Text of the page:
Oftentimes Dawn Rodger’s female figures are accompanied by small animals, similar to those found in her landscapes. My personal favourite being Seeking Solace. The woman who is in the painting has otters on her shoulders hiding under the hood of her cloak. I love this painting because my interpretation was always that the otters were seeking solace from Dawn, and she was being kind enough to help them find it. Her grace continues to shine through her art.

Seeking Solace (The Quest) by Dawn Rodger Art
Seeking Solace The Quest by Dawn Rodger

When I asked Dawn Rodger if she ever painted a male figure, she said she had once. But she had painted over him. Because I told her he looked like the brother of the female figures she normally painted. Then Dawn saved me with her grace by reminding me that women make more elegant muses.

Although we do occasionally get to see an animal or two in a Dawn Rodger figurative painting, most of the animals end up hidden within the threads that seem to cover the women like a welcome blanket. These threads, Dawn says, symbolize the thoughts and emotions of the figure. Dawn uses them to draw the viewer’s eye to all of the components of the piece. When Dawn paints animals (as well as other objects) within the threads of the woven blanket, they become invisible. Buried and completely ambiguous underneath layers of paint and glaze. Thus, Dawn says, the animals find shelter in the thoughts and memories of the figure. However, with enough time, pentimento (oil paint that slowly becomes more translucent with age) will reveal not only that there are hidden animals, but that some have Icarus-like wings as well.

Commonalities in Dawn Rodger’s Art

Looking at both Dawn Rodger’s landscapes and figurative art, there are some commonalities that cannot be denied. One in particular, that is extremely bittersweet, is the colour blue. Blue goes from just being a colour when we went beyond Dawn’s technical answer as to why it is her favourite colour with its ability to go from the edge of purple to becoming turquoise and the muted violets that magenta and greens make when mixed. Because Dawn then tempers her reflection on the colour blue by describing it as becoming a principal colour in her art after she was put into an induced coma after falling ill with encephalitis (an inflammation of the brain) several years ago. After Dawn’s recovery from encephalitis and the ensuing coma was as complete as it was going to be, she was left a changed person in many ways.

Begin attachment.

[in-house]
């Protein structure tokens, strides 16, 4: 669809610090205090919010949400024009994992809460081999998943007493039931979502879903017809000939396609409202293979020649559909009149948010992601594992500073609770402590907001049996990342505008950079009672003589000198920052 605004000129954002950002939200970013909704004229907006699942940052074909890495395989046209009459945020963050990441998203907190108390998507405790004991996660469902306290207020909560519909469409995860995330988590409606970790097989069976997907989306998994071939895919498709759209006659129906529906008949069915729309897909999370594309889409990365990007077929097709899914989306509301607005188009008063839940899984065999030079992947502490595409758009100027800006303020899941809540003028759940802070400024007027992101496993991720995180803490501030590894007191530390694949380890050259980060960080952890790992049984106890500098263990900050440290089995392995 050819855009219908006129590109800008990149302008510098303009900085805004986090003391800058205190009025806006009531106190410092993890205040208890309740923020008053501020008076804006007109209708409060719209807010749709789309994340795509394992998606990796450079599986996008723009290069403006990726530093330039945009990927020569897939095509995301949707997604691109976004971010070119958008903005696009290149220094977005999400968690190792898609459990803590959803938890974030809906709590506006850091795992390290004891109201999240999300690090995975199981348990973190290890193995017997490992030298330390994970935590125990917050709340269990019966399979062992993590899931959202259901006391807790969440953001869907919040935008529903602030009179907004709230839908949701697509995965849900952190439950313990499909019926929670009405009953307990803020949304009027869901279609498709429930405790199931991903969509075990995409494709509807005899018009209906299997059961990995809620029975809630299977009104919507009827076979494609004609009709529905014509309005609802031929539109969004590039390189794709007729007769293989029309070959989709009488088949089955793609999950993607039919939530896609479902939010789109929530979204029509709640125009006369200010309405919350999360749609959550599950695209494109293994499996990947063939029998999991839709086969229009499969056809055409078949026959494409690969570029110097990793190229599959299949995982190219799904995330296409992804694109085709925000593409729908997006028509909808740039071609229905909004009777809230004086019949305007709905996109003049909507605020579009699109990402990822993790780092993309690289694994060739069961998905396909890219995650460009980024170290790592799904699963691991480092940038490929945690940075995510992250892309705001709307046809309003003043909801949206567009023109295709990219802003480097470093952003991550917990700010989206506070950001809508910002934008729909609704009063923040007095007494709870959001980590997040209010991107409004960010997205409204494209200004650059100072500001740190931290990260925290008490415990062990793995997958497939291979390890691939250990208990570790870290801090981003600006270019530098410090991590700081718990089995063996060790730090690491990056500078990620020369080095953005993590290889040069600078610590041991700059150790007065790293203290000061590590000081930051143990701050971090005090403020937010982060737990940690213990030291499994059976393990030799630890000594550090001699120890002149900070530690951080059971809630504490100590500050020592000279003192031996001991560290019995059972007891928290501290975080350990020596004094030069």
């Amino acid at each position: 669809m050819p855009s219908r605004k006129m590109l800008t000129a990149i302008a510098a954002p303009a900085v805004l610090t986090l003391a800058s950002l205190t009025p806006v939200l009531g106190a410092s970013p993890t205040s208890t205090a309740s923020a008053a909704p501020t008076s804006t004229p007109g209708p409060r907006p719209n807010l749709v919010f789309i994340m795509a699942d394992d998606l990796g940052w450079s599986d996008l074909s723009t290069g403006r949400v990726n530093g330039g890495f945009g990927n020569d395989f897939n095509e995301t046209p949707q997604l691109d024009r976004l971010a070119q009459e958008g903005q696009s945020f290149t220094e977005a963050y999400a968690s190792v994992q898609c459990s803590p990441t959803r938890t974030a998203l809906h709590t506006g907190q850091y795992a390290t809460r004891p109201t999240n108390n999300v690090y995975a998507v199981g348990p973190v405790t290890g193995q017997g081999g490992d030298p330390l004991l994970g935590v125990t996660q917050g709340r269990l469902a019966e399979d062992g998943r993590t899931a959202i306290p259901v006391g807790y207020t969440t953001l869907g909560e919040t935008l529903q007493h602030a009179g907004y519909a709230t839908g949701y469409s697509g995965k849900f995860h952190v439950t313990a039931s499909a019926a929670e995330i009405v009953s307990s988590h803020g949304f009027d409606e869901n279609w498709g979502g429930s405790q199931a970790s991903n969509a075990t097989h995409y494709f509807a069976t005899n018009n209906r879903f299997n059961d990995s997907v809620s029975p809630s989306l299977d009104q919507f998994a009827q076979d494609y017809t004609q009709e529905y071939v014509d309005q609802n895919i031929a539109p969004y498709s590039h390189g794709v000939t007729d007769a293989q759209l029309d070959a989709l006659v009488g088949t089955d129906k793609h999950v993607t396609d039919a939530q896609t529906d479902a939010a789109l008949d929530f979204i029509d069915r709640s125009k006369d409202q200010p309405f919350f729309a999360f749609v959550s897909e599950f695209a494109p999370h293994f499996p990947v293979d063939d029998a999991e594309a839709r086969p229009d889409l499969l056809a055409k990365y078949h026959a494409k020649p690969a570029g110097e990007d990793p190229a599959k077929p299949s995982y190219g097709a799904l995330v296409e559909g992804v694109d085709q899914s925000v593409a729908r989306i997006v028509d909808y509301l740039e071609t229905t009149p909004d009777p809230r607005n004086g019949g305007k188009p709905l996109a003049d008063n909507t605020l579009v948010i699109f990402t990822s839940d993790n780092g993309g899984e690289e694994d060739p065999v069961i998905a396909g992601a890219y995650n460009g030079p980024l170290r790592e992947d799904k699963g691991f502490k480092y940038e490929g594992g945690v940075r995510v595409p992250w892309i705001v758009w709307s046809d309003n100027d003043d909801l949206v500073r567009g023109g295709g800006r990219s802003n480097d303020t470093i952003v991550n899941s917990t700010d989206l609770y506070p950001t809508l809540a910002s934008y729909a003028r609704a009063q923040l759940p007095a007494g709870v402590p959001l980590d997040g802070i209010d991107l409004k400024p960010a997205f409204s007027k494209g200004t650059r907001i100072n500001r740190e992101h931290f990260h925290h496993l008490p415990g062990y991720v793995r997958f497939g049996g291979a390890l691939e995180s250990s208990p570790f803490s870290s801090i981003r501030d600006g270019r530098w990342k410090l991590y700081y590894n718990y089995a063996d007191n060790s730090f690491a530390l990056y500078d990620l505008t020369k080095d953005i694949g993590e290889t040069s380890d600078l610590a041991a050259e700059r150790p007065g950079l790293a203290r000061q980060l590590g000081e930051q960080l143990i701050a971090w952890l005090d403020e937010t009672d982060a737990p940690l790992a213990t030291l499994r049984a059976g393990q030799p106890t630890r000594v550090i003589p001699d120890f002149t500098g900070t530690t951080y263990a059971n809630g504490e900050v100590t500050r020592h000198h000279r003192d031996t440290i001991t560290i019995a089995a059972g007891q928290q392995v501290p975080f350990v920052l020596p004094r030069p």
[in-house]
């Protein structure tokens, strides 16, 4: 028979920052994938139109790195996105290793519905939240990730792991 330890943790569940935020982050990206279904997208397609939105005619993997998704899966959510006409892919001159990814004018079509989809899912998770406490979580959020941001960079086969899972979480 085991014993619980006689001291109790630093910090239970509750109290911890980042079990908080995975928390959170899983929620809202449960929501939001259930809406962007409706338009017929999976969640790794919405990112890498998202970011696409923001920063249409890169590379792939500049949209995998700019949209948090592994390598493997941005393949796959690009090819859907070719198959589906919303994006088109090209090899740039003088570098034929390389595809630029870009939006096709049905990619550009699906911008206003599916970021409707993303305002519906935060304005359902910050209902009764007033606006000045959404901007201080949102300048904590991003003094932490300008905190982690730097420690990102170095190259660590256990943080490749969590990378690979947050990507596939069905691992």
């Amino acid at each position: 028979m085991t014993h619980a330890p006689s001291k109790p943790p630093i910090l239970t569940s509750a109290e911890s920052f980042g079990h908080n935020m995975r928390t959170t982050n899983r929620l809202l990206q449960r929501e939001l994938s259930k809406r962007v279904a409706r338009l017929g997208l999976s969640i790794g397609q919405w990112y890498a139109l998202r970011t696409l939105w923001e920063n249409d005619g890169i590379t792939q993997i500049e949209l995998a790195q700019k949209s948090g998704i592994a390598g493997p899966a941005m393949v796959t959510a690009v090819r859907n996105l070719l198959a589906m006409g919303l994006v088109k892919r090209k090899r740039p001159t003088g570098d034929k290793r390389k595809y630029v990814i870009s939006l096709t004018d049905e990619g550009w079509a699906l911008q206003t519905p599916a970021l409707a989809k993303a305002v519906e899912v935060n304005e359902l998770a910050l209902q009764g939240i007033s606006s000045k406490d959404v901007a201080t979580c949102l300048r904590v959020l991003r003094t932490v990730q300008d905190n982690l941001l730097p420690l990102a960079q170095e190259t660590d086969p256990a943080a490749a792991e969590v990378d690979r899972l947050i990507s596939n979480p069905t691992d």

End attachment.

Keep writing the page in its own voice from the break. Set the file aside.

Dawn glibly says of blue that it is like the sea where worse things happen. We learned this is an idiom for the adage, things could be worse. How fitting that during our interview, Dawn also alluded to beaches marking the space between the conscious world and the unconsciousness. This, the colour blue, is a significant example of the compromise artist Dawn Rodger makes on a daily basis with so much grace that we are all so fortunate to see carried through into her art.

Dawn Rodger and Art Supplies

Dawn Rodger Making Oil Paint
Dawn Rodger Making Oil Paint

Artist Dawn Rodger makes her own oil paint, which is both arduous and fruitful. She likens the process to baking with a simple recipe. Which Dawn says is very forthright. She says, it’s merely a pigment. Pigments are a complex bunch that she could write an entire article about and still not be done. A short, Dawn Rodger approved explanation is: pigments are ground up substances that are dispersed in a liquid to make paint. They can be clays or chalks dug up from the earth like ochres and umbers. Or chemically synthesized. Like Prussian blue–made by accident by a chemist trying to make quinine. Some particularly gruesome historical pigments–mummy brown–were made from actual mummified bodies. Gamboge–from the dung of cows force fed mango leaves.) That is ground (mixed with) and oil, usually linseed, with a muller until the particles are evenly dispersed. The baking comparison comes to a conclusion as Dawn says the skill comes from experience of knowing the characteristics of different pigments and how much to add to each.

Dawn Rodger Pigments for Making Oil Paint
Dawn Rodger Pigments for Making Oil Paint